Besides carrying marine insurance on your boat, some kind of emergency care plan is good to have, too. It’s similar to a roadside assistance policy for your automobile; in the event that your boat’s engine fails and you need to be towed back to port, an annual policy will save you a fortune in towing fees–and it buys valuable peace of mind knowing who to contact if you run into trouble. Companies including BoatUS 360 Boating and Sea Tow offer 24/7 assistance.
There are plenty of “don’ts” — things to avoid doing — when it comes to safe boating. For starters, as the person responsible for the boat and its passengers, don’t even think about consuming alcohol while on the water.
And don’t gamble with dicey weather conditions. Be informed on weather and diving conditions before making a go/no go decision. The National Oceanic & Atmospheric Administration (NOAA) and National Weather Service (NWS) have a number of websites and other free useful information. Ask the locals at your dive center and marina or boat launch about the weather and conditions, too.
Santa Ana or Santana easterly blowing winds are one of the near shore potential problems. These winds can be extremely dangerous 30-50 miles out. In fact, in 1939, forty-five boaters drowned, mostly coming back from Catalina, by an especially severe blow. Fortunately, these winds are fairly easy to predict, but it’s important to pay attention to the weather several days in advance.
Another big force to reckon with is the large numbers of cargo ships that ply the nearshore waters. They usually use the Northbound and Southbound Coastwise Traffic Lanes; essentially yet another freeway of the southland. The roughly four-mile wide passage is located between the California mainland and offshore islands. Northbound vessels cruise closest to the mainland with about a two-mile separation zone between them and the southbound lane. Maximum speed is 10 knots. These large vessels create a very large, steep wake, so stay alert. Both the travel lanes and the maximum speed limits are recommendations only, so expect the unexpected and you won’t be surprised. Long Beach and Los Angeles Harbors (by numbers of containers) is the busiest port complex in the U.S. On a typical 25-minute crossing to Anacapa Island, I’ve seen as many as six ships within several miles of us.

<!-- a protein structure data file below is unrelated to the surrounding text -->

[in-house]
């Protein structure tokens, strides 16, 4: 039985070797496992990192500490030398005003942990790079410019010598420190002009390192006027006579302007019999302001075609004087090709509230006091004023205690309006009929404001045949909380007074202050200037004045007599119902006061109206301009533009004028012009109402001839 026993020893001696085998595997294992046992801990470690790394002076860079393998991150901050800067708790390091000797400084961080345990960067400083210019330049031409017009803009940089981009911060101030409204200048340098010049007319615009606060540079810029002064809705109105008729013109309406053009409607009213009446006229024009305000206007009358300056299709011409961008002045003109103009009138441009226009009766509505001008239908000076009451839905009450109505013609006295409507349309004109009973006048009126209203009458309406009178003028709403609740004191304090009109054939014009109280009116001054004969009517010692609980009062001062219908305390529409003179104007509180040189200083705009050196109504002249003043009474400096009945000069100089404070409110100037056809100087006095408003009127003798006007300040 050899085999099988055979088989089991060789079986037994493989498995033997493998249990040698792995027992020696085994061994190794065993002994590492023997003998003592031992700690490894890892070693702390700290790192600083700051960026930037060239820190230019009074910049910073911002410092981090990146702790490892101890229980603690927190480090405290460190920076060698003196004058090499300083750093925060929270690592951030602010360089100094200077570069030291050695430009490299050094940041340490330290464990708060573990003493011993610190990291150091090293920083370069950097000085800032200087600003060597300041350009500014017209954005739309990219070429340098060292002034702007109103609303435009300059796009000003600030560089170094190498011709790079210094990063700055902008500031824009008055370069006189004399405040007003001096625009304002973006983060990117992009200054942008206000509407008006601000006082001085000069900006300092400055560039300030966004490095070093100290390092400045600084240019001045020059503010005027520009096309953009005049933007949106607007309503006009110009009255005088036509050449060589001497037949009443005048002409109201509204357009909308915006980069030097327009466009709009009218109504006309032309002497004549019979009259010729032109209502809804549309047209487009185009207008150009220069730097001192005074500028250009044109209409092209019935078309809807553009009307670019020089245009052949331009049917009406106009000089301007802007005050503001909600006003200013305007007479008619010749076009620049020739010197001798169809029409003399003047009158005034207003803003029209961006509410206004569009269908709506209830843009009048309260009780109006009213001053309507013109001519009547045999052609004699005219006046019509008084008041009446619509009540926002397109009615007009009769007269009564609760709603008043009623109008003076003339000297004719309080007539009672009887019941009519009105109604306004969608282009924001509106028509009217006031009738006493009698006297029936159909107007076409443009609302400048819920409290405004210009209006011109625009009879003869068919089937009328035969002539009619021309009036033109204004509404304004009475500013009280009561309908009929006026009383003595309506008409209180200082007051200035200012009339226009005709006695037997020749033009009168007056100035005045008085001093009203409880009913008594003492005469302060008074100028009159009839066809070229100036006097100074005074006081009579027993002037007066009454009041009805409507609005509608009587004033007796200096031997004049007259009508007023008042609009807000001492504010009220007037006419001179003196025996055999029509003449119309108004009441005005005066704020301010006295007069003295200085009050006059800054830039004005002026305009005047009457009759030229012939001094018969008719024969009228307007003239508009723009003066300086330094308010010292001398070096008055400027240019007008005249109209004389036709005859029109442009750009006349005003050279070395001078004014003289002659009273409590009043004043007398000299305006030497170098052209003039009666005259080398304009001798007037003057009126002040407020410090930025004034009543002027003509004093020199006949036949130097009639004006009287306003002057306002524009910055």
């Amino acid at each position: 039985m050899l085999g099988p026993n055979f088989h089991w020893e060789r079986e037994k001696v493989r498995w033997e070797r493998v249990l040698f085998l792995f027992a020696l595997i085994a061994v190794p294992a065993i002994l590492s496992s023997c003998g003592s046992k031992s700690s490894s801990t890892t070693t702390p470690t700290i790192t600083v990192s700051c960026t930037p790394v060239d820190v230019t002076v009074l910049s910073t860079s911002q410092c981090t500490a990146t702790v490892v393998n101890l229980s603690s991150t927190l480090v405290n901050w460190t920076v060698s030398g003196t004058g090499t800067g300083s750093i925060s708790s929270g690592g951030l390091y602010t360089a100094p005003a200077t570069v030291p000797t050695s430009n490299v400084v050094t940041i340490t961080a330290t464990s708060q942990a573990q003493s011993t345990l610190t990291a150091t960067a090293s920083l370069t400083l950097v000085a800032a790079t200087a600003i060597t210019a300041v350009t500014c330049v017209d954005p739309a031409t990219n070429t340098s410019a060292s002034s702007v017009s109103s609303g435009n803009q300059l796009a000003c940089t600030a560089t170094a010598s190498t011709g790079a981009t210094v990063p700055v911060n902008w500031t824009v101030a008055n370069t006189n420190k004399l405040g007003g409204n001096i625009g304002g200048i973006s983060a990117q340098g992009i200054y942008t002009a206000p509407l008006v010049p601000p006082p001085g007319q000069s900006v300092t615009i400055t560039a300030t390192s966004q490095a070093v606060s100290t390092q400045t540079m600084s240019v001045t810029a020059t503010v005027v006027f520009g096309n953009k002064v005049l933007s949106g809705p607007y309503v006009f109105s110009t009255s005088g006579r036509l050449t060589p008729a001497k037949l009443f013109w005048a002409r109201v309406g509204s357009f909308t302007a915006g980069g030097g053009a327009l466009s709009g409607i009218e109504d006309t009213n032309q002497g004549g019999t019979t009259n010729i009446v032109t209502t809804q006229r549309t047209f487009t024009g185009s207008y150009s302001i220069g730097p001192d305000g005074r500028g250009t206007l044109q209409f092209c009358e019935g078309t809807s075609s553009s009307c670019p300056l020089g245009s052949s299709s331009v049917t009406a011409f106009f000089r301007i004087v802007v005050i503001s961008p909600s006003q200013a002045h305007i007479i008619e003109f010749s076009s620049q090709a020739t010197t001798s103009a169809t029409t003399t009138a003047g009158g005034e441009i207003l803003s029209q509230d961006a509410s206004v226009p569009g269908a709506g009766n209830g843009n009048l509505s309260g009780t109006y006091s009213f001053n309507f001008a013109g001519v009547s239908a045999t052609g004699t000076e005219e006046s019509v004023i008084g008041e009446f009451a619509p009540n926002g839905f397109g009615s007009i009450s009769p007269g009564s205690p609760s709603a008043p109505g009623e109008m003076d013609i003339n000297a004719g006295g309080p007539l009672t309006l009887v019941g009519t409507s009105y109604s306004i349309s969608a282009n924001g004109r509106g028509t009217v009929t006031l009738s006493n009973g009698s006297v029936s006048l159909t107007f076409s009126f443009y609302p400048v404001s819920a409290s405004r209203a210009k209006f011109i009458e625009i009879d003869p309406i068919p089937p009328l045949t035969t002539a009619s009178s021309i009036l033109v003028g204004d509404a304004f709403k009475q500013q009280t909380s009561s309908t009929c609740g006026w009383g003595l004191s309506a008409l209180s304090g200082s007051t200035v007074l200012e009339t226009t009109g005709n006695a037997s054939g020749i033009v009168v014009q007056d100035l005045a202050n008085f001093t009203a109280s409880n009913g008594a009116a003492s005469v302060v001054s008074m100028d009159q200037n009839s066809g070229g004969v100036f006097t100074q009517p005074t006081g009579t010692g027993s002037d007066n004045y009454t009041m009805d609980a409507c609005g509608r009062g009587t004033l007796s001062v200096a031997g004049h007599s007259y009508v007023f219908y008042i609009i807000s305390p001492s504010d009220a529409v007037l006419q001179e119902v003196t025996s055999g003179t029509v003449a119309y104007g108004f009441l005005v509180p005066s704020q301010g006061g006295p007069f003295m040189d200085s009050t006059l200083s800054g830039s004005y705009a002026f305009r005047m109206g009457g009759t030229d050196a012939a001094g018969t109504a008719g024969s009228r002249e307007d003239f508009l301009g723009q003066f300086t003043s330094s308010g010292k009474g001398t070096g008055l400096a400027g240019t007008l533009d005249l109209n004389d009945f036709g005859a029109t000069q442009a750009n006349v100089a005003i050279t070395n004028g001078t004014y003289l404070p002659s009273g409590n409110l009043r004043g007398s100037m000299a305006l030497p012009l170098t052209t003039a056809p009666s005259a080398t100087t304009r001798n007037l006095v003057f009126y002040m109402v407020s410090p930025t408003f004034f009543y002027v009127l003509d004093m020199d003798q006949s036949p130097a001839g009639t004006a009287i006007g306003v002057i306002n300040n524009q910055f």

While anchoring in the thick of a kelp bed can be done, it’s a good way start the dive off on the wrong fin. Having heavy strands around the boat almost guarantees diver entanglement, both on entering and getting back on. Also, trying to retrieve the anchor can quickly turn into a massive tug-of-war and the kelp usually wins. It isn’t very environmentally friendly, either. Instead, always try to drop the anchor in a sandy area near the kelp bed, not in it. Not only does the Danforth (a type of fluked anchor) dig in quite well, it also can be recovered with a minimum of effort or seabed disturbances.
Diving from your own boat is a lot of work, but it can be very rewarding, too. Your own time schedule, dive sites, extended marine mammal interactions, and picnics in a kelp bed, are just a few of the perks you’ll get in return for the extra preparations.
Currently there is no mandatory requirement to possess a boating operator’s license in California, unless you’ve been convicted of a moving violation on the water. However, taking the on-line test for the Boater Education Certificate is a good idea and may well lower your insurance premiums.
California “Official” Boating and Safety Course (fee required but ID card given)
California “Official” Free Boating and
Safety Course (free but no ID card)
California Division of Boating and Waterways (main source of CA rules/regs)
U.S. Coast Guard online Rules of the Road
Coastal Data Information Program
(swell model chart)
National Data Buoy Center (NWS forecast)
Chapman Piloting Seamanship & Small Boat Handling
(book recommended by the Coast Guard Auxiliary)
The Diver Down Flag
California boating laws are still vague about minimum distances other boats should maintain from a diver down flag. Currently, the closest language specifying distance says, “An operator is guilty of a misdemeanor if [traveling] at a speed in excess of 5 mph in any portion of the following areas: Within 100 feet of any person who is engaged in the act of bathing….” Local municipalities may also have their own take on dive flags and other rules. In other words, do not assume that other boat operators know what a diver down flag means or what to do when they see one.